Study Finds Mammograms Are Not Reducing Mortality Rates
Yearly mammograms will not reduce the rate of breast cancer mortality, a new study states. Published Tuesday in the British Medical Journal, it reports the findings of a study that began tracking two groups, a total of 89,835 women, in 1980. For one group, mammograms and physical examinations occurred on an annual basis. In the control group, there was no annual mammography, but physical examinations did take place, and the participants remained under the care of their family doctor. Both groups were then followed for a period of 25 years.
The purpose of the study was to assess the effectiveness of mammography in reducing breast cancer mortality. Regular mammogram screening takes place with this goal in mind, and to assess whether or not it is a worthwhile process, the researchers state it “must be evaluated in randomised screening trials, with breast cancer mortality as the endpoint.”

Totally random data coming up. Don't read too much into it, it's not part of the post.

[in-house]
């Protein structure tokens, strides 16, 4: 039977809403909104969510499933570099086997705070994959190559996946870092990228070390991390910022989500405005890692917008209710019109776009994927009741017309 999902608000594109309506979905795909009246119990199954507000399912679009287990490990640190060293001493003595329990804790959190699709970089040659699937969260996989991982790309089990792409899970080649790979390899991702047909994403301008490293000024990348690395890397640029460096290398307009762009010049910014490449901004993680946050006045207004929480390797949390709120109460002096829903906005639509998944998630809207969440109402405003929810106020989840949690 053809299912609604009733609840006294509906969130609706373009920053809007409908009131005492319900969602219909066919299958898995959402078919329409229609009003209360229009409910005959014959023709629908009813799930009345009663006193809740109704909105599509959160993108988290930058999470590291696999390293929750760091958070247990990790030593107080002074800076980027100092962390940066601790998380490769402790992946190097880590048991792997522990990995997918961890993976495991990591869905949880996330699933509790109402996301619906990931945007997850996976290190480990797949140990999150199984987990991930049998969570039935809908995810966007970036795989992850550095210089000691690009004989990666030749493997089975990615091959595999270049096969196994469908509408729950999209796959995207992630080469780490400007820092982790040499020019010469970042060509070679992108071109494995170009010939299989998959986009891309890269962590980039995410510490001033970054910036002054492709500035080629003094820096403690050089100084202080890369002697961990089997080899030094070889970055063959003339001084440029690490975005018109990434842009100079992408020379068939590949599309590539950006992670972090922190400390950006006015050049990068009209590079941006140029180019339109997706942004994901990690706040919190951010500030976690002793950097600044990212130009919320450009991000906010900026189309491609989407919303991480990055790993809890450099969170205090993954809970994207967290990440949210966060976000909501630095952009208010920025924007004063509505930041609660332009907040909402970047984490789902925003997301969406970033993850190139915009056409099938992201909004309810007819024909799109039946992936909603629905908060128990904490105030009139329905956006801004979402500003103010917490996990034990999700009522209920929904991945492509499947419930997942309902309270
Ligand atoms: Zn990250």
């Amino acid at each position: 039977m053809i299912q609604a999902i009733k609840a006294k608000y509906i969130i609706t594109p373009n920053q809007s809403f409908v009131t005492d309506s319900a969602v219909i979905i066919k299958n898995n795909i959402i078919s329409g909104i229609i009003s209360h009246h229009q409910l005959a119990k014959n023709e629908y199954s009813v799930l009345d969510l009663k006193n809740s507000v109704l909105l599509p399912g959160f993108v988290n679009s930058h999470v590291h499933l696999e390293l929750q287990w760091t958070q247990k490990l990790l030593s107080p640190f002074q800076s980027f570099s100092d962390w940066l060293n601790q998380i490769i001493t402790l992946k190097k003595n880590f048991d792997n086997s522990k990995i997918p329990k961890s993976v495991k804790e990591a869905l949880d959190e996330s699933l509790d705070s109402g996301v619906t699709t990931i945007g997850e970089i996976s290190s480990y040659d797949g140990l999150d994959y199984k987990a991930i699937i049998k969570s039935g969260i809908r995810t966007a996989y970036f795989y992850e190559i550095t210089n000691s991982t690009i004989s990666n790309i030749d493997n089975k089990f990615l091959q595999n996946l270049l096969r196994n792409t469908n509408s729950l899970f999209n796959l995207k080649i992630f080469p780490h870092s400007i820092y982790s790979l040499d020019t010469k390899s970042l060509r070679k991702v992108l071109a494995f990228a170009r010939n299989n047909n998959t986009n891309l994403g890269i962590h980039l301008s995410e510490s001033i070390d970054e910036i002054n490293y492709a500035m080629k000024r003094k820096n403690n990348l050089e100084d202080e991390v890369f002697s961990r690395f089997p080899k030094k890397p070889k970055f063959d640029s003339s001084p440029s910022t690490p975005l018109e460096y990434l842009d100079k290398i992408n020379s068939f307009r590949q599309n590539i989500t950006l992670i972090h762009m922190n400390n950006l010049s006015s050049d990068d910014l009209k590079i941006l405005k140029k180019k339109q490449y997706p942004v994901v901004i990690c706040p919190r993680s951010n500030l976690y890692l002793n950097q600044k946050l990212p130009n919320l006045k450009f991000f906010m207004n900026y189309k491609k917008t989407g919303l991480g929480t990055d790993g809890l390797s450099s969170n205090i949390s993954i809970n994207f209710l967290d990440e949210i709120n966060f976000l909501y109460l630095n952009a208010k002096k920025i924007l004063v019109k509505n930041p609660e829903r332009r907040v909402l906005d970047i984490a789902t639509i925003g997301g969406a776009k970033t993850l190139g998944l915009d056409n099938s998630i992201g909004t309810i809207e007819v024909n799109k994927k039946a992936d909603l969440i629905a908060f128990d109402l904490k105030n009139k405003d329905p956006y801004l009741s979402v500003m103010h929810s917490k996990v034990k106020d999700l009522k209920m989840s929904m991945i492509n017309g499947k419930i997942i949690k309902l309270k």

For five years (between 1980 and 1985) screening took place. During that time, 666 invasive cancers were diagnosed in the mammography group, and 524 in the control sector. In the former, 180 women died, and 171 died from the latter. After studying the findings the researchers found that, “Annual mammography does not result in a reduction in breast cancer specific mortality for women aged 40-59 beyond that of physical examination alone or usual care in the community.”
Furthermore, regular mammograms could be leading to “over-diagnosis.” When the researchers evaluated the cases that were detected, 106 of invasive cancers (or, 22 percent) were determined to be over-diagnosed. For every 424 women who received mammography screening in the trial, one was over-diagnosed. This means that what was found would not necessarily have become become clinically apparent during the woman’s life.